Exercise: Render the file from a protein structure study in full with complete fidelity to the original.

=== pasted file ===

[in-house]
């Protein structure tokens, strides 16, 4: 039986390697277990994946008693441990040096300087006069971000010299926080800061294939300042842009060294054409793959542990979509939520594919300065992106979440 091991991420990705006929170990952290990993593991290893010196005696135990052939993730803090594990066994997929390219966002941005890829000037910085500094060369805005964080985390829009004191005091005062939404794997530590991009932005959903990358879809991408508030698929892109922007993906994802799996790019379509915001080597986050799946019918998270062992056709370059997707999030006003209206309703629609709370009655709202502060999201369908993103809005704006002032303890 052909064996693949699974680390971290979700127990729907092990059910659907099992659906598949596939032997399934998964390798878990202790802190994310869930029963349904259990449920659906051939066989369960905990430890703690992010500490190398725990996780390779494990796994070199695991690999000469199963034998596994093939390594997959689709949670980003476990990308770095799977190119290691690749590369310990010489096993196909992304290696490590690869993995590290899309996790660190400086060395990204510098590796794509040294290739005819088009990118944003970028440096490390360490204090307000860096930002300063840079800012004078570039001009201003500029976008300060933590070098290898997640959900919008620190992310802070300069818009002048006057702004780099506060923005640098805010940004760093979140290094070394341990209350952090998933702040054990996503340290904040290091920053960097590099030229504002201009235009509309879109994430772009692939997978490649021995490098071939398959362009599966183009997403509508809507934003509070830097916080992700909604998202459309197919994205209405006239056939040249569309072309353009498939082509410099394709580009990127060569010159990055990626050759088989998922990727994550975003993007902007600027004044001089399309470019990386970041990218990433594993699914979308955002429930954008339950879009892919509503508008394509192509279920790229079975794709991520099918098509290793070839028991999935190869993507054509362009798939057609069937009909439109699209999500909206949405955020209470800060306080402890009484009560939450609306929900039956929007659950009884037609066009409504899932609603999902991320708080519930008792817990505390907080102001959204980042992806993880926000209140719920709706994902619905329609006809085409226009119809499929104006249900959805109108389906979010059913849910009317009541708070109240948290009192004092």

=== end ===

[in-house]
């Protein structure tokens, strides 16, 4: 039986390697277990994946008693441990040096300087006069971000010299926080800061294939300042842009060294054409793959542990979509939520594919300065992106979440 091991991420990705006929170990952290990993593991290893010196005696135990052939993730803090594990066994997929390219966002941005890829000037910085500094060369805005964080985390829009004191005091005062939404794997530590991009932005959903990358879809991408508030698929892109922007993906994802799996790019379509915001080597986050799946019918998270062992056709370059997707999030006003209206309703629609709370009655709202502060999201369908993103809005704006002032303890 052909064996693949699974680390971290979700127990729907092990059910659907099992659906598949596939032997399934998964390798878990202790802190994310869930029963349904259990449920659906051939066989369960905990430890703690992010500490190398725990996780390779494990796994070199695991690999000469199963034998596994093939390594997959689709949670980003476990990308770095799977190119290691690749590369310990010489096993196909992304290696490590690869993995590290899309996790660190400086060395990204510098590796794509040294290739005819088009990118944003970028440096490390360490204090307000860096930002300063840079800012004078570039001009201003500029976008300060933590070098290898997640959900919008620190992310802070300069818009002048006057702004780099506060923005640098805010940004760093979140290094070394341990209350952090998933702040054990996503340290904040290091920053960097590099030229504002201009235009509309879109994430772009692939997978490649021995490098071939398959362009599966183009997403509508809507934003509070830097916080992700909604998202459309197919994205209405006239056939040249569309072309353009498939082509410099394709580009990127060569010159990055990626050759088989998922990727994550975003993007902007600027004044001089399309470019990386970041990218990433594993699914979308955002429930954008339950879009892919509503508008394509192509279920790229079975794709991520099918098509290793070839028991999935190869993507054509362009798939057609069937009909439109699209999500909206949405955020209470800060306080402890009484009560939450609306929900039956929007659950009884037609066009409504899932609603999902991320708080519930008792817990505390907080102001959204980042992806993880926000209140719920709706994902619905329609006809085409226009119809499929104006249900959805109108389906979010059913849910009317009541708070109240948290009192004092």